Warning to dog owners as pet rushed to vets with snake bite from Pembrokeshire Coastal Path

Jipsie the Patterdale terrier was bitten by an adder while walking along the Pembrokeshire Coastal Path.

A dog owner has issued a warning to others after his eight-year-old terrier was bitten by a snake on the Pembrokeshire Coastal Path.

Robert Bartlett was walking along the path on Saturday when his rescue dog, named Jipsie, was bitten by an adder.

Mr Bartlett had to rush the dog to the vets following the encounter and although their condition has improved, the terrier must now take three kinds of medication for the next 15 days.

The owner said he often sees adders on the path but has never spotted one this early into the year. He is now urging others to keep their eyes open for snakes.

Mr Bartlett did not realise his dog had been bitten until he noticed the terrier start to limp.

Mr Bartlett, 76, had been on the coastal path with his dog between Swanlake beach and Manorbier when the snake emerged from the side of the popular walking route.

However it was not until the Patterdale terrier's leg began to swell that Mr Bartlett realised she had been bitten.

He said: "I don't let Jipsie off the lead on the path, I had her on a fairly short lead, but she will dive into the side of the footpath. She dived in and out came this snake which was an adder."I do see adders quite a bit on the footpath but never this early in the year - they don't like the cold."We only went about 10 yards and she started limping. I looked at her foot thinking 'has she put her paw on a thorn?' but I couldn't see anything. Her paw started swelling and her leg started swelling so I had to pick her up."

Fortunately, the dog owner, who is from near Pontypridd, was offered help by a friend living nearby. They drove the pair to Mr Bartlett's car. From there the retired construction industry worker rushed to Tenby to meet the vet.

He said: "As luck had it the vet is South African and he's quite used to dogs bitten by snakes so straight away he prepared her other leg and got her on a drip."She got bitten at 3:15pm and she was on a drip by 4:15pm. He said the poison can affect the kidneys and that could finish her off so he put her on the drip with medication in."Initially the vets thought Jipsie would have to stay overnight but Mr Bartlett was called back in later that evening to collect his dog after her condition improved.

The terrier must now be given three kinds of medication, including steroids and antiseptic medication, for the next 15 days.

Jipsie did suffer a slight set-back in her ability to walk but she is expected to make a full recovery.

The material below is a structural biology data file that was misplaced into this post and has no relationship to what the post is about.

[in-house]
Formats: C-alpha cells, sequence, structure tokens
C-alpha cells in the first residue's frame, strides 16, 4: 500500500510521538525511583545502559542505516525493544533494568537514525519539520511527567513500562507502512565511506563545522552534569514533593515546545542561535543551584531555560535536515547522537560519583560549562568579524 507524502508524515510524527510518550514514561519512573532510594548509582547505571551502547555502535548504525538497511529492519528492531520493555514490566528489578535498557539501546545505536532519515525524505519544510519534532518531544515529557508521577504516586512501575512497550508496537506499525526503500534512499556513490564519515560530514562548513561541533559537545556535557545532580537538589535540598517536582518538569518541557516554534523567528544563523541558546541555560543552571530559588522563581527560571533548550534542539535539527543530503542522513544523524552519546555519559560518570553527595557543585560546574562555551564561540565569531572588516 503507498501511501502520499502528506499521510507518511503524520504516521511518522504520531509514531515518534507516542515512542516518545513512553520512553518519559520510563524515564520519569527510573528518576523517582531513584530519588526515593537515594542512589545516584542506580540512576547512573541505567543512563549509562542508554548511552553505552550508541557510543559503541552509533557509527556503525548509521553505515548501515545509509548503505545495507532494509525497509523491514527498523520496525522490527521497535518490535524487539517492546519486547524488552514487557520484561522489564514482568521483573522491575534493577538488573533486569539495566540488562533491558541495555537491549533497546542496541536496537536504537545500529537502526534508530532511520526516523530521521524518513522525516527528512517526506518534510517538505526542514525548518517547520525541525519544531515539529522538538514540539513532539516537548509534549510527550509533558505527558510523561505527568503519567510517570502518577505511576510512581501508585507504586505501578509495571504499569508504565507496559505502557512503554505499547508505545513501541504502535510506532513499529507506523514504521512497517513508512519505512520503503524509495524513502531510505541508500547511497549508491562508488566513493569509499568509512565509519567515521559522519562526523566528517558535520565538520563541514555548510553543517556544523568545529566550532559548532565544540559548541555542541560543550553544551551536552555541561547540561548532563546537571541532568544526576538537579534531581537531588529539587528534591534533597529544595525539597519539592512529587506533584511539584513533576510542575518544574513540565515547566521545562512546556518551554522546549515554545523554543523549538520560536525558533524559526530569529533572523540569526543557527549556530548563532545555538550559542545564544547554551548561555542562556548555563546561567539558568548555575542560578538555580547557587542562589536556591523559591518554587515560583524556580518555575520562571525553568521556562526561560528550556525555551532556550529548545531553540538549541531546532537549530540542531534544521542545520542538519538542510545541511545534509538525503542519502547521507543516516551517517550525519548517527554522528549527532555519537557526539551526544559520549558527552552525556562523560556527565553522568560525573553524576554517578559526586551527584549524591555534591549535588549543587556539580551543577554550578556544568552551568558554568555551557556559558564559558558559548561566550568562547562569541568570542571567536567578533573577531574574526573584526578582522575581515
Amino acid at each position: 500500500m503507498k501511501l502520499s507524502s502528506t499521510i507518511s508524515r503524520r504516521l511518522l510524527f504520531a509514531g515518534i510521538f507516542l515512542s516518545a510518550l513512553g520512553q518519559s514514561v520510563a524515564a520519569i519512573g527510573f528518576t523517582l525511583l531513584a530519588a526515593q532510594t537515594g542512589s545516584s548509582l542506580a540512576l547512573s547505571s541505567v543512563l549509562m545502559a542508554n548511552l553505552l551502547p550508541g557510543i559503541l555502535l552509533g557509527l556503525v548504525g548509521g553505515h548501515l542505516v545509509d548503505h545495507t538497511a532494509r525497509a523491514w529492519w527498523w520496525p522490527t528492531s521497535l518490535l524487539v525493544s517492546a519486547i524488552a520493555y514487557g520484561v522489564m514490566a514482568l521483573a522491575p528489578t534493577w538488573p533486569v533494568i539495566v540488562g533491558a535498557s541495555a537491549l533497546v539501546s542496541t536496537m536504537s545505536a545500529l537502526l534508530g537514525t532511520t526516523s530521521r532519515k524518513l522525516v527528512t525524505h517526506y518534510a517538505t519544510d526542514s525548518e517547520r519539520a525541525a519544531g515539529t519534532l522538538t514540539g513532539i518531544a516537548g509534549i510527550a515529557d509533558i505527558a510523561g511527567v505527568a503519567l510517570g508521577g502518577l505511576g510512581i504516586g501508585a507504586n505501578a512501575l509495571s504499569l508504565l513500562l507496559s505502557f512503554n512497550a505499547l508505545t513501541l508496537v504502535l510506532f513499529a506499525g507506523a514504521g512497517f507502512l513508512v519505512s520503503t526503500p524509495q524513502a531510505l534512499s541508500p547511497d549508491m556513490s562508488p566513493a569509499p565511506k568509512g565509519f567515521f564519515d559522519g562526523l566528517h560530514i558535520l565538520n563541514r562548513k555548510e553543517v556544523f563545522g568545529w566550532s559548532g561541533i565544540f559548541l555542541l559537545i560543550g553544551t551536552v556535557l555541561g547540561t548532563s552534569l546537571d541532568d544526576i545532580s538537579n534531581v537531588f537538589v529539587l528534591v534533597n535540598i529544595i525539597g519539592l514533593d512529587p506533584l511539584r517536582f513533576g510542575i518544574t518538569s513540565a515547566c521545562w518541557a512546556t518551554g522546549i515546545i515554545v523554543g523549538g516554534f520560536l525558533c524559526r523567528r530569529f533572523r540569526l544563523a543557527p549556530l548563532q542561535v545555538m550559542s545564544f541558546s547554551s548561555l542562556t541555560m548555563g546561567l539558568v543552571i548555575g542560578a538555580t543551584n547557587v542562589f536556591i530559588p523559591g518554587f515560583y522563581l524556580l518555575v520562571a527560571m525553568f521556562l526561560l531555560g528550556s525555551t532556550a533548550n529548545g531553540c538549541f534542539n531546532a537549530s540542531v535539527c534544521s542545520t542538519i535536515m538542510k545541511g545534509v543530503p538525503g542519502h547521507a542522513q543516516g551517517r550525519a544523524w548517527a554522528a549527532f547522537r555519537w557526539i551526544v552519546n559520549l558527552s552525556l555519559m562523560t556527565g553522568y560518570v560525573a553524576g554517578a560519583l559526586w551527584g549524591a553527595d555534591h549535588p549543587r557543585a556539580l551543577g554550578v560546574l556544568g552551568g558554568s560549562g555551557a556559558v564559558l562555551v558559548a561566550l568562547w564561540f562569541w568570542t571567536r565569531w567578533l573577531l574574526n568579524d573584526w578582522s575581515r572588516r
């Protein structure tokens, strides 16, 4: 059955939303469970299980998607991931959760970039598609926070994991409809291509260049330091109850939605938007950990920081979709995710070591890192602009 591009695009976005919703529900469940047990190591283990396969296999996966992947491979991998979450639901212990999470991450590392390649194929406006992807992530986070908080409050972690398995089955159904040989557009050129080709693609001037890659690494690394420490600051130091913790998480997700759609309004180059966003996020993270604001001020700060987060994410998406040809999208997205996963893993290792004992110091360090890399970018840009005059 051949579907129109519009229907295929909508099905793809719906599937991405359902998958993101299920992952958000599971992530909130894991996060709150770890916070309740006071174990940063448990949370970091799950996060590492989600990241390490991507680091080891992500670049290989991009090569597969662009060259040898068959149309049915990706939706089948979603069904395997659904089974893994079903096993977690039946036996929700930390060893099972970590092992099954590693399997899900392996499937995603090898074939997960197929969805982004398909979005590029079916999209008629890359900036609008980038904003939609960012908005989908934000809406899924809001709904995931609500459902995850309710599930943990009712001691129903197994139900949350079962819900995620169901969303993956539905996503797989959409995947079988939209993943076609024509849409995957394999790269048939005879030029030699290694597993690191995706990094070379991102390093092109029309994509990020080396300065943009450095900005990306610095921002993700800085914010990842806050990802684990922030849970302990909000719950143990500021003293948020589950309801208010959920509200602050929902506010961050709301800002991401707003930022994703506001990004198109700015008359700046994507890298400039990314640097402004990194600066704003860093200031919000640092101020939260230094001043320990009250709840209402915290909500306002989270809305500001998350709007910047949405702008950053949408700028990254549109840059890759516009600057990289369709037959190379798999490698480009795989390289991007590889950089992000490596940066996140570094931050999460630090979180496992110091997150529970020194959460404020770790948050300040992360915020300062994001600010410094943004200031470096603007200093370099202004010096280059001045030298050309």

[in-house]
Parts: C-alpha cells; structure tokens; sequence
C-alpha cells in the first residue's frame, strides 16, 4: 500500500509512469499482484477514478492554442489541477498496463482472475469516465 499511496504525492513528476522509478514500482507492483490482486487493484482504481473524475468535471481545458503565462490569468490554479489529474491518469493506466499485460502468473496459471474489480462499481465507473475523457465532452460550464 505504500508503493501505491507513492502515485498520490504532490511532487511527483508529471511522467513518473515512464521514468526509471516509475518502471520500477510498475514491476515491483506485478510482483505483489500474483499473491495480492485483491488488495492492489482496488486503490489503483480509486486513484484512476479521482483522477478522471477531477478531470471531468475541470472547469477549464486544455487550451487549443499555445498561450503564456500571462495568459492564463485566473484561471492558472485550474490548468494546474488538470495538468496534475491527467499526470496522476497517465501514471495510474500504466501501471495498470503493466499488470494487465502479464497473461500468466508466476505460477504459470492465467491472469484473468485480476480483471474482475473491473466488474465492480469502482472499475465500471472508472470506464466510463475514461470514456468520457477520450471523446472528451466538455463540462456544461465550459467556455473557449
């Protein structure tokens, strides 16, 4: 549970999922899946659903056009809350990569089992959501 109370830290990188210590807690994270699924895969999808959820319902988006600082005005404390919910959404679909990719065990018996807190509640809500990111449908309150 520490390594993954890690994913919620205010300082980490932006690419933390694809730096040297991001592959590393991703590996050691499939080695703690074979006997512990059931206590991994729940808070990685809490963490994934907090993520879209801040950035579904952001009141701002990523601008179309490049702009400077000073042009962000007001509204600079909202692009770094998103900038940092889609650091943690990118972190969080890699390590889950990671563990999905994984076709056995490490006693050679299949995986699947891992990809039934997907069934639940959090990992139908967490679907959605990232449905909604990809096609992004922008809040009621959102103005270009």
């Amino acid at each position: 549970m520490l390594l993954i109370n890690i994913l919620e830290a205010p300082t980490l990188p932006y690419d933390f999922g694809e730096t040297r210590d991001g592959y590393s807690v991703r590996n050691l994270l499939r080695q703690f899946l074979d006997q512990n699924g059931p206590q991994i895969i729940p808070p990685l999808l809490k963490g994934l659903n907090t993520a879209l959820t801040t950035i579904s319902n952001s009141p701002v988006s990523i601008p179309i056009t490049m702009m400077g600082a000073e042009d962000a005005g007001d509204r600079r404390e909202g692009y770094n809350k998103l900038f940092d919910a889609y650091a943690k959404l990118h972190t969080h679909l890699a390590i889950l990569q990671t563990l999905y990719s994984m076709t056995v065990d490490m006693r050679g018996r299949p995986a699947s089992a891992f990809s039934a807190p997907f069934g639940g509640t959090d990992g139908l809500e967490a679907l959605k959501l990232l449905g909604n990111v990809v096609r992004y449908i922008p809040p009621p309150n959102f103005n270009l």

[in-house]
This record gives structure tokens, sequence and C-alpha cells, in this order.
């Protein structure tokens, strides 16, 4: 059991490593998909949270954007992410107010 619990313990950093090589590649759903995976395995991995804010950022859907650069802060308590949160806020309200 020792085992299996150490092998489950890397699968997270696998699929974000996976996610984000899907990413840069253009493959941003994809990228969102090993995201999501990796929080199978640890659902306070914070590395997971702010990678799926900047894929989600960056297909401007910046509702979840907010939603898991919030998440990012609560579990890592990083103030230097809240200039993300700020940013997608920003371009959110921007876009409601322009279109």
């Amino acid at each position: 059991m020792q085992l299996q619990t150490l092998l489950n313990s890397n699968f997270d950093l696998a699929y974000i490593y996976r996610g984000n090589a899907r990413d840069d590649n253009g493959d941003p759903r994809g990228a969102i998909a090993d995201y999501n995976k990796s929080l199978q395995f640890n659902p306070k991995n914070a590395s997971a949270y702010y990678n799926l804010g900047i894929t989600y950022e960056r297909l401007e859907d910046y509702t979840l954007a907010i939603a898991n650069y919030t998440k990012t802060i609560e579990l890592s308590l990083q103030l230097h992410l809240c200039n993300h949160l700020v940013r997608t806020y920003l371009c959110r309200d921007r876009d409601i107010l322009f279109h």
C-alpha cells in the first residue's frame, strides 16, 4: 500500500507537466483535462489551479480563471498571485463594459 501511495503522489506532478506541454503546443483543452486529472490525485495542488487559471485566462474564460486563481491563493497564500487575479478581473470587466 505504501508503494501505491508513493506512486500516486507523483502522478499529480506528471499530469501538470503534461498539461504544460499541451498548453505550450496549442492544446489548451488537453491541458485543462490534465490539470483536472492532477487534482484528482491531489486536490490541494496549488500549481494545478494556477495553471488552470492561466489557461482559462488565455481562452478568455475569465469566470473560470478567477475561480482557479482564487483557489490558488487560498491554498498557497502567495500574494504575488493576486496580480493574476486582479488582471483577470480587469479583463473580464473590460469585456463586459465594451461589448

Robert Bartlett is a keen walker and said although he sees adders on the coastal path often, he has never seen them this early in the year before.

Mr Bartlett, who walks around 80 miles per week around the coastal path, now wants to warn others to keep their eyes open for adders.He said: "Some people don't know about the snakes when they come down on holiday, it's something they don't think about. I know how many people walk their dogs along the path. I see holiday makers with flip flops, it's unbelievable."I can honestly say I have never seen a snake in April before. I've seen quite a few in July, August, and I'm very aware of them. If I'd been aware of it now I wouldn't have let her dive into the little nooks and crannies because I know the possibilities."As soon as she was bitten I realised she needed to go to the vet as soon as possible as the quicker you get there the more chance you have."According to veterinary chain Vets4Pets adder bites among dogs is "fairly rare" and normally occurs if the snake is stepped on or disturbed.Bites can result in swelling around the wound, usually within two hours, and it may be possible to see the two puncture wounds in the centre of the swelling.Other than swelling your dog may show signs of pain, bleeding, bruising, lameness and may appear nervous.Advice for owners if they suspect their dog has been bitten by a snake:

  • Seek veterinary attention - it is a good idea to ring in advance to let them know what has happened and when you plan to arrive.

  • Do not panic - your dog is highly likely to fully recover if treatment is given promptly.

  • Carry your dog, rather than allow them to walk, to try and reduce the spread of venom around the body.

  • Bathe the wound in cold water to help control the swelling.

  • Try to keep your dog quiet and warm as you travel to your nearest vet practice.